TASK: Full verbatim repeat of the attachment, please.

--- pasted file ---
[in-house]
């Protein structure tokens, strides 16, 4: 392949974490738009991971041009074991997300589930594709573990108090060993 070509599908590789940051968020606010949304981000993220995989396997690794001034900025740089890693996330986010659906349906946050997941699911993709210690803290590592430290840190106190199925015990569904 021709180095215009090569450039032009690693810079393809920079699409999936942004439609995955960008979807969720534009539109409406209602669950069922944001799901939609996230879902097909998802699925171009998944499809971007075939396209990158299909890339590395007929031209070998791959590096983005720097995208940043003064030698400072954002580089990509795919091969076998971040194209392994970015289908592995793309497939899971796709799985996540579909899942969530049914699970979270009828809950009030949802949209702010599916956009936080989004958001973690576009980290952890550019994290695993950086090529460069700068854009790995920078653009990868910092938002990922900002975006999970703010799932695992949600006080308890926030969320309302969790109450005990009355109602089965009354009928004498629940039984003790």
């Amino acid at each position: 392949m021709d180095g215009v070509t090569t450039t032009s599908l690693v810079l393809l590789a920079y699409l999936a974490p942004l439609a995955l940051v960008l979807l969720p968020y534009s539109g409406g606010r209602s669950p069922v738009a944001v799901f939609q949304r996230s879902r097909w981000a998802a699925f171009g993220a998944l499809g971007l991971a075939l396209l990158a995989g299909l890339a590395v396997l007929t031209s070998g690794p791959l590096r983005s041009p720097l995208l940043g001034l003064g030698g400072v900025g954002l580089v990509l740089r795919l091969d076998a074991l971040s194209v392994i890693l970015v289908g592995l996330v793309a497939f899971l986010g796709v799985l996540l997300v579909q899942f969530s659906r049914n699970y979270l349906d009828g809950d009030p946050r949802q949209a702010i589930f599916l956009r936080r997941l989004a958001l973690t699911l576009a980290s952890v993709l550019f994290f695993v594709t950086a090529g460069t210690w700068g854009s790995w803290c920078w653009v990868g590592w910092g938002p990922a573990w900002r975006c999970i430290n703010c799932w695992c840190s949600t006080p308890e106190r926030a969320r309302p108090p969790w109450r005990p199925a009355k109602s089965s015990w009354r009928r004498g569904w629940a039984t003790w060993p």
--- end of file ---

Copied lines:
[in-house]
């Protein structure tokens, strides 16, 4: 392949974490738009991971041009074991997300589930594709573990108090060993 070509599908590789940051968020606010949304981000993220995989396997690794001034900025740089890693996330986010659906349906946050997941699911993709210690803290590592430290840190106190199925015990569904 021709180095215009090569450039032009690693810079393809920079699409999936942004439609995955960008979807969720534009539109409406209602669950069922944001799901939609996230879902097909998802699925171009998944499809971007075939396209990158299909890339590395007929031209070998791959590096983005720097995208940043003064030698400072954002580089990509795919091969076998971040194209392994970015289908592995793309497939899971796709799985996540579909899942969530049914699970979270009828809950009030949802949209702010599916956009936080989004958001973690576009980290952890550019994290695993950086090529460069700068854009790995920078653009990868910092938002990922900002975006999970703010799932695992949600006080308890926030969320309302969790109450005990009355109602089965009354009928004498629940039984003790």
């Amino acid at each position: 392949m021709d180095g215009v070509t090569t450039t032009s599908l690693v810079l393809l590789a920079y699409l999936a974490p942004l439609a995955l940051v960008l979807l969720p968020y534009s539109g409406g606010r209602s669950p069922v738009a944001v799901f939609q949304r996230s879902r097909w981000a998802a699925f171009g993220a998944l499809g971007l991971a075939l396209l990158a995989g299909l890339a590395v396997l007929t031209s070998g690794p791959l590096r983005s041009p720097l995208l940043g001034l003064g030698g400072v900025g954002l580089v990509l740089r795919l091969d076998a074991l971040s194209v392994i890693l970015v289908g592995l996330v793309a497939f899971l986010g796709v799985l996540l997300v579909q899942f969530s659906r049914n699970y979270l349906d009828g809950d009030p946050r949802q949209a702010i589930f599916l956009r936080r997941l989004a958001l973690t699911l576009a980290s952890v993709l550019f994290f695993v594709t950086a090529g460069t210690w700068g854009s790995w803290c920078w653009v990868g590592w910092g938002p990922a573990w900002r975006c999970i430290n703010c799932w695992c840190s949600t006080p308890e106190r926030a969320r309302p108090p969790w109450r005990p199925a009355k109602s089965s015990w009354r009928r004498g569904w629940a039984t003790w060993p």